22 November, 1996
Nov. 22 McMurdo
Max temp - 2.0 ° C Min temp - 11 ° C prevailing wind speed 11 knots We sleep until 6:30 this morning. It's nice to sleep late. After breakfast I help filter snow samples collected at the Pole while Jennifer and Dr. Braaten finalize arrangements and finish packing our gear for the field. We discarded much of the stuff in the 4 person kitchen box. We really don't need 8 knives, spoons, forks, plates, cups, a large pressure cooker, whisk, two skillets, loaf baking pan, etc.
Each box of equipment must be labeled and numbered. Dr. Braaten keeps a list so we can readily access what we need in a hurry if we need to. We decide to use the Sierra mountain tents to sleep in. That leaves one Scott tent for a "lounge", cooking, etc. and the other as a "potty" tent. That is better than I feared. At least we will be able to get out of the wind. for some body functions.
I got an e-mail message that my school wants to FAX something to me so I e-mailed them the FAX number, but they haven't been able to get through. Communications sometimes get slow on those kinds of things. E-mail is instant. There is a small delay when talking on the phones to someone in the U. S. so I guess that FAXes might be a problem.
We have to turn in forms for re-deployment from Antarctica soon. It is difficult to know what days to give them when some things are not going smoothly.
Next we go to the Berg Field Center to transport all our equipment from the "cage" to the helo pad. It takes a large truck. I'm amazed at how much gear must be transported. However, Dr. Braaten plans for us to return with hundreds of lb. of snow cores and equipment. He is also planning to dismantle his science project at this site so that requires planning for more things to return. Next season he will sample in other areas. He has sampled at Ferrell automatic weather station for 3 years.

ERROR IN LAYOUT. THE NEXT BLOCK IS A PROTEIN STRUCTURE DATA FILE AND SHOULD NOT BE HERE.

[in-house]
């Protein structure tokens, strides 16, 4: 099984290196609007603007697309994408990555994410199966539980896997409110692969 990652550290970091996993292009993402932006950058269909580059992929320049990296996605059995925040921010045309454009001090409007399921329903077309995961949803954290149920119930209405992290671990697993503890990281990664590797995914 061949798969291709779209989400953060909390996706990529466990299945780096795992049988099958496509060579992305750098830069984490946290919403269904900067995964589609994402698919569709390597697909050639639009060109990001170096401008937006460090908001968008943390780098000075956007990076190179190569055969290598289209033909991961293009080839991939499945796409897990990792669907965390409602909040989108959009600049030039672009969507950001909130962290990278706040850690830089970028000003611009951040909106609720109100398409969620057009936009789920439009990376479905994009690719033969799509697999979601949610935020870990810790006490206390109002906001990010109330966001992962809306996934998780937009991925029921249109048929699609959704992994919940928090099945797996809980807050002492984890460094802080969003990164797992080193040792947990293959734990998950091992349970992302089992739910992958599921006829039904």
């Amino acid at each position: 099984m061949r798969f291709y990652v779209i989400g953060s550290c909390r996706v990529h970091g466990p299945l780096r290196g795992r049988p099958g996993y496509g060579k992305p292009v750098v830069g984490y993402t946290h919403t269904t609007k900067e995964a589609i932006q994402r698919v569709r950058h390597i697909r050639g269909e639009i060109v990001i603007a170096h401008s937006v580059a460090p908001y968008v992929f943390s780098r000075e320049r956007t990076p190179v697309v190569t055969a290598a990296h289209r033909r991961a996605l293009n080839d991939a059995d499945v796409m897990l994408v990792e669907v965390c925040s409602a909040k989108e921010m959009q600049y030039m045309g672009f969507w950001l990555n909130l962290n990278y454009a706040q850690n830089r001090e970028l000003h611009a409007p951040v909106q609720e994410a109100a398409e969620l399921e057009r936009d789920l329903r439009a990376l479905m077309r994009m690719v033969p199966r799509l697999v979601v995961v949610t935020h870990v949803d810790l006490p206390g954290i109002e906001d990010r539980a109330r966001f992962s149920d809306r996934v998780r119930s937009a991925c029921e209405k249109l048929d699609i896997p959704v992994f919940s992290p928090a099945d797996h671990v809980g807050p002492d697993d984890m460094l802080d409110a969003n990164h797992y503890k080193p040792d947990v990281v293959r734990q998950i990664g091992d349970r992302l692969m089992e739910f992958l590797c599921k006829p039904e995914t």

Next we must go to the Mac Ops (McMurdo Communications Operations center to find out what time Dr. Braaten must call in in the morning to tell them we are OK. That determines when we have to wake up each day. At the center they have a board posted with the names of each science group in the field and their location. Dr. Braaten had to give them the map coordinates of the site and was advised on which frequency to use.
We spend most of the evening in the lab finishing the samples that were collected at South Pole. His apparatus sprays very small, colored glass beads (120microns) out over the snow. Since he is interested in snow accumulation relating to wind velocity, he samples the snow in areas downwind of the apparatus. Today we found a green bead that had traveled 1800 meters. That's seems incredible to me. The bead size was chosen to be snow grain size. They are colored so they can be seen. Different colors are released at various times of the year so he can correlate the beads found with when they were released. The automatic weather station at the site gives precise measurements of wind direction and speed every 10 minutes, so he will know what kind of wind is blowing when the beads were released.
We decide not to work too late tonight as we will have a very busy day tomorrow. You won't hear from me for 6 days because I will out in the field.
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